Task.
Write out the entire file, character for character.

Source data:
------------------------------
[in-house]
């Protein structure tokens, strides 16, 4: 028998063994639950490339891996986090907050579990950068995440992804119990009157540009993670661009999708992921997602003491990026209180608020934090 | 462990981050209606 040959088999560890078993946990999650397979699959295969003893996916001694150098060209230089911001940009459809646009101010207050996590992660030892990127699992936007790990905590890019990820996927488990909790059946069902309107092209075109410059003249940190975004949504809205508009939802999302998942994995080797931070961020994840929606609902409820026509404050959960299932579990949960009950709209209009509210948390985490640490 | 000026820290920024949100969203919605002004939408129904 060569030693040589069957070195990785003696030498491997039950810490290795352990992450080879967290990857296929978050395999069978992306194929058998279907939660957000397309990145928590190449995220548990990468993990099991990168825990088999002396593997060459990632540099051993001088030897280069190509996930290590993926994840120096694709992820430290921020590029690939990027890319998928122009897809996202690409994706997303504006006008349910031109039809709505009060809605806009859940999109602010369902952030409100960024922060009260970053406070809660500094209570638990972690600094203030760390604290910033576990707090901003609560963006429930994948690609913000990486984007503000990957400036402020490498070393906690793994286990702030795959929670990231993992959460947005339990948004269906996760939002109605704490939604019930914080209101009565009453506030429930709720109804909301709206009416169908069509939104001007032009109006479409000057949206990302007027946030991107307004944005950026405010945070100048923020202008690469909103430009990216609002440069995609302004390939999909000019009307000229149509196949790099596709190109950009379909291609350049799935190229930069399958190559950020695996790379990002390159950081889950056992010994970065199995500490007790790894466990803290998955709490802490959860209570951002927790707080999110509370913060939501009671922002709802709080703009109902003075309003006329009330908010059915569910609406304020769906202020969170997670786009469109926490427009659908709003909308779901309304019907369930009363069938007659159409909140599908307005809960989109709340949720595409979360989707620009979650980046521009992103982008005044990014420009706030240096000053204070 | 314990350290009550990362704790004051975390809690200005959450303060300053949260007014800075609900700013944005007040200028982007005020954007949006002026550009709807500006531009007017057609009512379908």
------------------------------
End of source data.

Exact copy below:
[in-house]
């Protein structure tokens, strides 16, 4: 028998063994639950490339891996986090907050579990950068995440992804119990009157540009993670661009999708992921997602003491990026209180608020934090 | 462990981050209606 040959088999560890078993946990999650397979699959295969003893996916001694150098060209230089911001940009459809646009101010207050996590992660030892990127699992936007790990905590890019990820996927488990909790059946069902309107092209075109410059003249940190975004949504809205508009939802999302998942994995080797931070961020994840929606609902409820026509404050959960299932579990949960009950709209209009509210948390985490640490 | 000026820290920024949100969203919605002004939408129904 060569030693040589069957070195990785003696030498491997039950810490290795352990992450080879967290990857296929978050395999069978992306194929058998279907939660957000397309990145928590190449995220548990990468993990099991990168825990088999002396593997060459990632540099051993001088030897280069190509996930290590993926994840120096694709992820430290921020590029690939990027890319998928122009897809996202690409994706997303504006006008349910031109039809709505009060809605806009859940999109602010369902952030409100960024922060009260970053406070809660500094209570638990972690600094203030760390604290910033576990707090901003609560963006429930994948690609913000990486984007503000990957400036402020490498070393906690793994286990702030795959929670990231993992959460947005339990948004269906996760939002109605704490939604019930914080209101009565009453506030429930709720109804909301709206009416169908069509939104001007032009109006479409000057949206990302007027946030991107307004944005950026405010945070100048923020202008690469909103430009990216609002440069995609302004390939999909000019009307000229149509196949790099596709190109950009379909291609350049799935190229930069399958190559950020695996790379990002390159950081889950056992010994970065199995500490007790790894466990803290998955709490802490959860209570951002927790707080999110509370913060939501009671922002709802709080703009109902003075309003006329009330908010059915569910609406304020769906202020969170997670786009469109926490427009659908709003909308779901309304019907369930009363069938007659159409909140599908307005809960989109709340949720595409979360989707620009979650980046521009992103982008005044990014420009706030240096000053204070 | 314990350290009550990362704790004051975390809690200005959450303060300053949260007014800075609900700013944005007040200028982007005020954007949006002026550009709807500006531009007017057609009512379908």